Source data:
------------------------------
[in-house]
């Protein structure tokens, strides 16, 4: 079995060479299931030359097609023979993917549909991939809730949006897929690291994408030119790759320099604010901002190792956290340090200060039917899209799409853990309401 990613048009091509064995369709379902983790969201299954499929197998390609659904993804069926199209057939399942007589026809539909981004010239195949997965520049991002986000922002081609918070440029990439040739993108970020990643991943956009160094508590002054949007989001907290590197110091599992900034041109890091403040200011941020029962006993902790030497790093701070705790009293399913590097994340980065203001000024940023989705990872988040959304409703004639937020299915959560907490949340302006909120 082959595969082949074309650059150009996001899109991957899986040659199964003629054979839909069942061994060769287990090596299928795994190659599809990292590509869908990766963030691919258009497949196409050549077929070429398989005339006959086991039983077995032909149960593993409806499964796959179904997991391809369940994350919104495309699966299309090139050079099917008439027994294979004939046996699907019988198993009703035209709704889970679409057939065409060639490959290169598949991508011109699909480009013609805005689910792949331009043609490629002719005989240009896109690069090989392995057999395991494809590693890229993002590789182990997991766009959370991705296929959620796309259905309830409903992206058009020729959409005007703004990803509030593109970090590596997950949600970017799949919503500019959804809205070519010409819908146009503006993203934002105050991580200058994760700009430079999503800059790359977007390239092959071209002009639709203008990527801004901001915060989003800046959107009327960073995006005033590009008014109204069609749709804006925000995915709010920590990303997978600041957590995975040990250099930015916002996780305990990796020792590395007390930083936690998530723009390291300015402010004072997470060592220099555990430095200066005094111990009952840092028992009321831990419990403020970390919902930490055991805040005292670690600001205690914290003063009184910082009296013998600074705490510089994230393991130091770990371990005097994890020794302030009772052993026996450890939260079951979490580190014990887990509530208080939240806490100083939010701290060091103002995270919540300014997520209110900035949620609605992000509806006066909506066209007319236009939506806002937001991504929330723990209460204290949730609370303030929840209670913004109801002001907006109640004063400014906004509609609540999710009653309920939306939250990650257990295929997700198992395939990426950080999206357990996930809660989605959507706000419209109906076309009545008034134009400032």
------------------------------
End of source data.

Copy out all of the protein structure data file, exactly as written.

[in-house]
């Protein structure tokens, strides 16, 4: 079995060479299931030359097609023979993917549909991939809730949006897929690291994408030119790759320099604010901002190792956290340090200060039917899209799409853990309401 990613048009091509064995369709379902983790969201299954499929197998390609659904993804069926199209057939399942007589026809539909981004010239195949997965520049991002986000922002081609918070440029990439040739993108970020990643991943956009160094508590002054949007989001907290590197110091599992900034041109890091403040200011941020029962006993902790030497790093701070705790009293399913590097994340980065203001000024940023989705990872988040959304409703004639937020299915959560907490949340302006909120 082959595969082949074309650059150009996001899109991957899986040659199964003629054979839909069942061994060769287990090596299928795994190659599809990292590509869908990766963030691919258009497949196409050549077929070429398989005339006959086991039983077995032909149960593993409806499964796959179904997991391809369940994350919104495309699966299309090139050079099917008439027994294979004939046996699907019988198993009703035209709704889970679409057939065409060639490959290169598949991508011109699909480009013609805005689910792949331009043609490629002719005989240009896109690069090989392995057999395991494809590693890229993002590789182990997991766009959370991705296929959620796309259905309830409903992206058009020729959409005007703004990803509030593109970090590596997950949600970017799949919503500019959804809205070519010409819908146009503006993203934002105050991580200058994760700009430079999503800059790359977007390239092959071209002009639709203008990527801004901001915060989003800046959107009327960073995006005033590009008014109204069609749709804006925000995915709010920590990303997978600041957590995975040990250099930015916002996780305990990796020792590395007390930083936690998530723009390291300015402010004072997470060592220099555990430095200066005094111990009952840092028992009321831990419990403020970390919902930490055991805040005292670690600001205690914290003063009184910082009296013998600074705490510089994230393991130091770990371990005097994890020794302030009772052993026996450890939260079951979490580190014990887990509530208080939240806490100083939010701290060091103002995270919540300014997520209110900035949620609605992000509806006066909506066209007319236009939506806002937001991504929330723990209460204290949730609370303030929840209670913004109801002001907006109640004063400014906004509609609540999710009653309920939306939250990650257990295929997700198992395939990426950080999206357990996930809660989605959507706000419209109906076309009545008034134009400032």